Spooky Ride

Discussion in 'General Questions' started by kerf, Dec 2, 2007.

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  1. kerf

    kerf Guest

    I went for a short test ride yesterday, thought I would see just what kind of top end this thing would do. I've just broken the engine in and haven't pushed too hard until now. I brought the bike to 40 mph with no effort and firewalled the throttle, it was frightening how quickly it hit 45 and kept accelerating when I dropped off the throttle. I believe the engine would keep accelerating until it broke. I guess thats as fast as it will ever go since I find 30 to be very adequate. Asphalt and my hide just don't mix.

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  2. srdavo

    srdavo Active Member

    that's awesome....to have that much power to spare. Is that a Staton gearbox?
  3. kerf

    kerf Guest

    Yes, 18.75/1 reduction with a 14 tooth on the gear box and a 16 tooth on the sprocket. The R460 is running a Walbro chain saw carburetor (factory) and is all the power I want. I'm just glad no idiot pulled in front of me during the test or we would not be having this discussion!
  4. srdavo

    srdavo Active Member

    tell us more about the R460....brand name....where to buy....how many cc's?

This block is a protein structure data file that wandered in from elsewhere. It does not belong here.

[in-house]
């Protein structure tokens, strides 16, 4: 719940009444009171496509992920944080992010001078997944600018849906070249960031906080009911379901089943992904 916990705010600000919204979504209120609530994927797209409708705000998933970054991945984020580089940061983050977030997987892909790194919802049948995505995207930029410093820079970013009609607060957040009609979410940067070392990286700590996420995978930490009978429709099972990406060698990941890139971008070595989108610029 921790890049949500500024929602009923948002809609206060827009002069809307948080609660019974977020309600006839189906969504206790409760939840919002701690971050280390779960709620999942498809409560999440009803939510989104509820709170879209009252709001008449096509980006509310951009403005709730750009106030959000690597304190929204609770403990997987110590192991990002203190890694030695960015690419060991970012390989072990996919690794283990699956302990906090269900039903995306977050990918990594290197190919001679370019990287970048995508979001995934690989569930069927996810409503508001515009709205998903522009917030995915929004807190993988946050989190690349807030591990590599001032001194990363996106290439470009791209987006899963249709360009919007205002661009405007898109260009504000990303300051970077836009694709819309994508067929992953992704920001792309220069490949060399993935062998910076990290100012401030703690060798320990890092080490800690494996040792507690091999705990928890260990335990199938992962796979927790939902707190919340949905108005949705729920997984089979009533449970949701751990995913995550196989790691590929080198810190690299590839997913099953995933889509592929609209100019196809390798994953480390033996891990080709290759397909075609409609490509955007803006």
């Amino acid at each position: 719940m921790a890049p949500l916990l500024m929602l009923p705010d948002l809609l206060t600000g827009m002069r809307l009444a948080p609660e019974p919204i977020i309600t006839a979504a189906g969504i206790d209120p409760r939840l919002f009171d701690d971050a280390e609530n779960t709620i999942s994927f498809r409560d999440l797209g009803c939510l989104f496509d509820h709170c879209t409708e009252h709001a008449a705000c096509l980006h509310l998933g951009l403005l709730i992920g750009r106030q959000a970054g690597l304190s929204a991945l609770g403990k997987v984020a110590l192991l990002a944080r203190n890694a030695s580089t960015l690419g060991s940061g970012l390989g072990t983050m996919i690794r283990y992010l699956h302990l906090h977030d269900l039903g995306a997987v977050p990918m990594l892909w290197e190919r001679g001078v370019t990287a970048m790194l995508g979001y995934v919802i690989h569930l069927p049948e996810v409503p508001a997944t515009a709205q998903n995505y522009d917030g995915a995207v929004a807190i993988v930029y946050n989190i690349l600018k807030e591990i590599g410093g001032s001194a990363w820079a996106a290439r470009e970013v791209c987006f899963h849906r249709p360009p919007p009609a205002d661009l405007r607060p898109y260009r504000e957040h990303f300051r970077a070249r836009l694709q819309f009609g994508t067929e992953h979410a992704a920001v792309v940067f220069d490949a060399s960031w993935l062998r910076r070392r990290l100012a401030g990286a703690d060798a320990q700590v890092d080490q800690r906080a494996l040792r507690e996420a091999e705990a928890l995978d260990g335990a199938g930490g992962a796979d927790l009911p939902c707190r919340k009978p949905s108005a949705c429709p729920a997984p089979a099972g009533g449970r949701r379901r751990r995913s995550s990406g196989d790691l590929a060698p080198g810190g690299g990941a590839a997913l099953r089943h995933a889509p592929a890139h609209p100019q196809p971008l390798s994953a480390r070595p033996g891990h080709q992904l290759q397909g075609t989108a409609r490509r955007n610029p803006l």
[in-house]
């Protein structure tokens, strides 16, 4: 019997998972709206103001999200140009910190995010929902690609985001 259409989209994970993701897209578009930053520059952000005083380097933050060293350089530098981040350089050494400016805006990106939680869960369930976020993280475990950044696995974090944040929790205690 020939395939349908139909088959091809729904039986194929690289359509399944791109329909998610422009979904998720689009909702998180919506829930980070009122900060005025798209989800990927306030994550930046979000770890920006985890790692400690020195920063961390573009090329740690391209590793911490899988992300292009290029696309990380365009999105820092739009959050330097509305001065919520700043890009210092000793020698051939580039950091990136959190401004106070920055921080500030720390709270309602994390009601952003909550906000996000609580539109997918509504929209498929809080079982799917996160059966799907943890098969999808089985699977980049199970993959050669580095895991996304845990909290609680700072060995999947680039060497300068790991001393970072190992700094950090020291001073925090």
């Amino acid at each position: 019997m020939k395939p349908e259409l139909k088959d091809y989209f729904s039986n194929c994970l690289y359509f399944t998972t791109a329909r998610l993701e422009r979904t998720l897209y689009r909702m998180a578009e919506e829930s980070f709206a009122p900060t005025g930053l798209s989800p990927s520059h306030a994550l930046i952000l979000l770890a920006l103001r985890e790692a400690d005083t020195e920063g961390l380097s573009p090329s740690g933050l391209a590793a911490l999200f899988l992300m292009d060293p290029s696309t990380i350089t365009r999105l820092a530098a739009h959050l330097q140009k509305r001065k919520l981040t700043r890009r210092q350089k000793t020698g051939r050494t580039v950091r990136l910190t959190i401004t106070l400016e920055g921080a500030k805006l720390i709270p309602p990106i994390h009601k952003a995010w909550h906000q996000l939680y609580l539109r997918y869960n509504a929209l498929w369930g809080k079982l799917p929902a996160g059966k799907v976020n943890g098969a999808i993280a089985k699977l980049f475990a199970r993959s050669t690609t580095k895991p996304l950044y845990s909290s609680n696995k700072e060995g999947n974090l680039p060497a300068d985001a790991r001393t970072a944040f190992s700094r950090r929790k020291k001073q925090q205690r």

was this a Staton kit engine? or did you buy it separately?

    sorry for all the questions...inquiring minds...haha
  5. kerf

    kerf Guest

    The engine is a Chung Yang 46cc, 4.2 HP @ 11K, 2.35 Ft. Lbs. @ 8K. It is a GoPed engine (Zenoah clone) I bought from Dave's Discount Motors. David Staton has bought some engines for testing but does not offer them at this time. They, like the Tanaka 47R Staton sells, are loud and need additional silencing if noise is an issue for anyone. That being said, I'm happy.
    Last edited by a moderator: Dec 2, 2007
  6. gone_fishin

    gone_fishin Guest

    very nice-looking setup...yes, we'll want a review for sure :cool:
  7. 5-7HEAVEN

    5-7HEAVEN Guest

    :cool: kerf, you are experimenting outside the box with DAVESMOTORS engines, and I commend you. There is beaucoup hp available, and the STATON gear chain box is the perfect match.

    Your gearing is presently set up for an 11,000rpm engine at 41mph. At 45mph, you were probably twisting to 12,100rpm.:shock: